Getting’ Through the Holidays Squeaky Clean
The saying goes “…an addict alone is in bad company…” This tends to be more true over holidays when guilt, remorse, broken family and other relationships come to mind and one can tend to morbidly reflect on these and feeling cut off from others. Objectively these days are just like any other day that ends with a “Y” but expectations and hype about family togetherness and joy may not be where one finds themselves in early recovery. As such negative thinking snow balls-no pun intended-it can seem overwhelming and when overwhelmed, the brain of those in early recovery can lead one spell relief D-R-I-N-K I OR D-O-P-E. The disease is one of separation and the lies it tells lead the afflicted to retreat into their own minds and isolate making their feelings of separation a reality. None of the above is conducive to recovery or feeling comfortable and happy in one’s own skin.
The fact of the matter is that no matter what it looks like, feels like or smells like an person who makes it through any given day without a drink or a drug progress is being made. The reality is the drug is the problem, not the solution, but the lying disease that centers in ones brain with tell the afflicted that the problem is the solution. If one listens to those with longer term recovery, It can be discerned that they it was necessary to go through anyone or a multiple of days in which they ‘knew they could not do it…knew it would not work and that they and ‘it’ were useless…” However, for the sake of not using their drug of choice they were able to come out the other side. There is safety in numbers and if one feels like a black sheep, there is a need to find the rest of t he herd.
Fortunately support groups, churches and communities sponsor a variety of activities over the holidays to overcome feelings of being alone, hopelessness and uselessness. There is in fact “safety in numbers” when it comes to the disease of addiction if we could do it on our own, we probably would have a long time ago. Some of the activities available in the Greater Houston Area where that one can participate with others and not be alone include: 24 hour marathon meetings, gratitude dinners-usually pot luck, dances, and folk have been known to band together and go from one treatment center or half way house to another singing Christmas Carols.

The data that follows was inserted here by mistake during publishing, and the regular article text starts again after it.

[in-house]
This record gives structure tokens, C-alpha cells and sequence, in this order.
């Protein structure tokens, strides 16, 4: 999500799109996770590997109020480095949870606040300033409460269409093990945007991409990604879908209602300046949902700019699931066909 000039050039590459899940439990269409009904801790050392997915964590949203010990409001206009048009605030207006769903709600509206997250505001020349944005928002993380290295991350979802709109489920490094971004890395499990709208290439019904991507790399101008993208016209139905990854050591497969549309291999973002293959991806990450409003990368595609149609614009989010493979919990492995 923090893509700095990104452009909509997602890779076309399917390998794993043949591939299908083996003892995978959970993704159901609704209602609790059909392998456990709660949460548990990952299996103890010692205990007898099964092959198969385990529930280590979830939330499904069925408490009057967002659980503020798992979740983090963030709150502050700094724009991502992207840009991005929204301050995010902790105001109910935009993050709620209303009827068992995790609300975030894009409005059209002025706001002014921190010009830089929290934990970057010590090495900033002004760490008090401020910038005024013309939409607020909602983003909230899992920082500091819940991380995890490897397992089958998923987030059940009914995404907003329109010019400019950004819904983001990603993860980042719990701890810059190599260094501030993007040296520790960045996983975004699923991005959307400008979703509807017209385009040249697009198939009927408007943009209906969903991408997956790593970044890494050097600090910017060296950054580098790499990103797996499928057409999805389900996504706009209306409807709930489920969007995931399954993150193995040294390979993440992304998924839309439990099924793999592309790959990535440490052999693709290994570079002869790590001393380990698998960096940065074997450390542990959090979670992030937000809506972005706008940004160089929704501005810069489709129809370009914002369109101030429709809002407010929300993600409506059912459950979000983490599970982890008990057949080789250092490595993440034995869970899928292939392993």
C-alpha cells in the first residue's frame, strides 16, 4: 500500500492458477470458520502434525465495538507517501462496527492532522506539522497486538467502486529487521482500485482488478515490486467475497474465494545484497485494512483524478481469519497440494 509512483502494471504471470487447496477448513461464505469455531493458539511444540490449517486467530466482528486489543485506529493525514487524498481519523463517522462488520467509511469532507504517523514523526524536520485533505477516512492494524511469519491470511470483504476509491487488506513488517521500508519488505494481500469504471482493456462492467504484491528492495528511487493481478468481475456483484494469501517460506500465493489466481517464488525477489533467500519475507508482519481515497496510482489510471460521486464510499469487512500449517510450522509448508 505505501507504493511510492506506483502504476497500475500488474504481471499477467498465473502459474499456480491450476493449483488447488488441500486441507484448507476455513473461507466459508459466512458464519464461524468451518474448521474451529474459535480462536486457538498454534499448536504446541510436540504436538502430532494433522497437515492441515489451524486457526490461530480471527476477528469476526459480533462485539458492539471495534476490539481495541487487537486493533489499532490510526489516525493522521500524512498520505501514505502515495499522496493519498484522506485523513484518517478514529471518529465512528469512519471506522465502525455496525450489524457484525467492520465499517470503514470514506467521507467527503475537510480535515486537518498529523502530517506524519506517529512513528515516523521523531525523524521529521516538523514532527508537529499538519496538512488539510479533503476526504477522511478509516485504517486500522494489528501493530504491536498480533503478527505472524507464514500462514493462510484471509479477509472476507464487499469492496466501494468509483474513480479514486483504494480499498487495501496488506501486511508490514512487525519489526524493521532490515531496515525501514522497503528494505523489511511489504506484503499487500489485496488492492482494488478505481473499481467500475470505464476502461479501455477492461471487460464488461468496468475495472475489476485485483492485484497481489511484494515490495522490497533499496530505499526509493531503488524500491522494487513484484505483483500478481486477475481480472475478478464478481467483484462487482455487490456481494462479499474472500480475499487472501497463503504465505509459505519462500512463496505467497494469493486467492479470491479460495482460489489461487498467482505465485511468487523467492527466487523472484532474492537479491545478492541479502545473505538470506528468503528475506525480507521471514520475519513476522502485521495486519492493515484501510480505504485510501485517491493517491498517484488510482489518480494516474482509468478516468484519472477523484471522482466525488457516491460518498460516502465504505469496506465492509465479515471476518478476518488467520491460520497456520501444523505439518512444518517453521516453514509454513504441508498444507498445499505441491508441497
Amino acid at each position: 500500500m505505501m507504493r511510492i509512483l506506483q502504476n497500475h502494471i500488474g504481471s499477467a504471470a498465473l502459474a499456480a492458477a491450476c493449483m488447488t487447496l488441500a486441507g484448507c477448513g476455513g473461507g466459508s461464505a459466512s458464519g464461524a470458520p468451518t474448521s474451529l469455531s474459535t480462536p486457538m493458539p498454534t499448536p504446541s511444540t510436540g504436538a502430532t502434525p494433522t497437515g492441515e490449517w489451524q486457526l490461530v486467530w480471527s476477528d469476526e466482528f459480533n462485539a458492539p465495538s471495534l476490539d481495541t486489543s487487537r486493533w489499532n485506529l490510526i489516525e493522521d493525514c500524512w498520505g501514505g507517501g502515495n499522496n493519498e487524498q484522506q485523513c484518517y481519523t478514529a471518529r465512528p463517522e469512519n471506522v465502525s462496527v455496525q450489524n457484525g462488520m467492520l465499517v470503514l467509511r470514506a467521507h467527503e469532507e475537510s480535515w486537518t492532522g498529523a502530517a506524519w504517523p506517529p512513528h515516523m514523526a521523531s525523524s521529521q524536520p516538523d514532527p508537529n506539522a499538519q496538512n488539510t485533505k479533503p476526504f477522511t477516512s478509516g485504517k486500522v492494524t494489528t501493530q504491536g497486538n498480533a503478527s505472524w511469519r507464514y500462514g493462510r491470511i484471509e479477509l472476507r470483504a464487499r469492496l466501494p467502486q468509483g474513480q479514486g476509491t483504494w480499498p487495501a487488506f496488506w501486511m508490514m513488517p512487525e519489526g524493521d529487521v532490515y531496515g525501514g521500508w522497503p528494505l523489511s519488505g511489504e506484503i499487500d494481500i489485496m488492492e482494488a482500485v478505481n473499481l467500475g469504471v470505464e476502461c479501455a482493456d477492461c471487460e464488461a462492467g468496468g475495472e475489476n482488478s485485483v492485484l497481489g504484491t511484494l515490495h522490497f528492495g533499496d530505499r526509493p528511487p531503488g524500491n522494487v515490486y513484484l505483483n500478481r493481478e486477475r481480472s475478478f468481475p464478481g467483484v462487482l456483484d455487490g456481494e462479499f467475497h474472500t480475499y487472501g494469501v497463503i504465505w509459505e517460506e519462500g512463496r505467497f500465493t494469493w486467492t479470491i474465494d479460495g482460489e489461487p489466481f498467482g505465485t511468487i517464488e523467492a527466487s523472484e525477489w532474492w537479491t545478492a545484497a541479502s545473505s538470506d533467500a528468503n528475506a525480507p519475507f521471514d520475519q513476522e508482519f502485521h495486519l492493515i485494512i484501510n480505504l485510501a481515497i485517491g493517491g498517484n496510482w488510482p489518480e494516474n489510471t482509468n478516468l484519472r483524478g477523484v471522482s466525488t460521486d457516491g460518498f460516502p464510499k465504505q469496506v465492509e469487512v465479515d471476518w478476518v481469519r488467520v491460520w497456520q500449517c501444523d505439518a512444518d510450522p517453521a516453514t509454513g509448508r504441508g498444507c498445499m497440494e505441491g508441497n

One can access calendars of events put on by support groups at: www.aahouston.org For AA; www.hascona.com and www.ttcana.net for NA; www.overcomersoutreach.org for over comers anonymous; www.al-anon.alateen.org for Al Anon; www.celebraterecovery.com a faith based support group. It has been said that “when all else fails, work with another addict/alcoholic…” since the disease is intent on pushing one into a dark place in the back of their mind, it is advisable to get off the sofa and put the focus elsewhere. It has also been said that ‘the poor you will have with you always…” and there are a myriad of opportunities in the fourth largest city in this country to be of service to those who are less fortunate and cut off from family, friends and opportunities but marginalized by society. On 12/24/2014 at the George R Brown Convention Center their will be a ‘Christmas Feast’ for the homeless that always needs volunteers. Information on this can be found at www.volunteerhouston.org. The first two plus years of my own recovery I volunteered at SEARCH in downtown Houston, in part, because I had been homeless myself on more than one occasion. I also did this because such things were recommended by the support group I was in and I had finally reached a point of being teachable and needed to both be connected to where I came from, but also was in position to share with others that, should they choose, they too no longer had to live as they had been. This is the single most important message of recovery in any support group: That people can and do recover, lose the desire and obsession to drink and drug and build a life they want for themselves instead of one handed to them by the disease. It is not a amazing when someone who has told you they are an addict or alcoholic every time you see them relapses. They told you who they were every time you saw them. The miracle is that anyone stops and stay stops, can amend their life and situation, find out what they really want and pursue it. Regardless of how one feels about holidays in a religious or spiritual sense, why let the negativity and separation of the disease derail you from life, sanity and having a life that you want to live in recovery? Objectively it makes no sense but to avoid becoming a statistic one needs to find their respective herd, get off the sofa or out of bed and on their feet to participate in and be the miracle you are intended to be and overcome the lies of a disease that is out defeat you. It does not happen by itself, but every day without a drink or drug is, again, progress and one can take simple actions like those noted above to persevere during the holidays and all other days ending with a “Y.”
R Dole, LCSW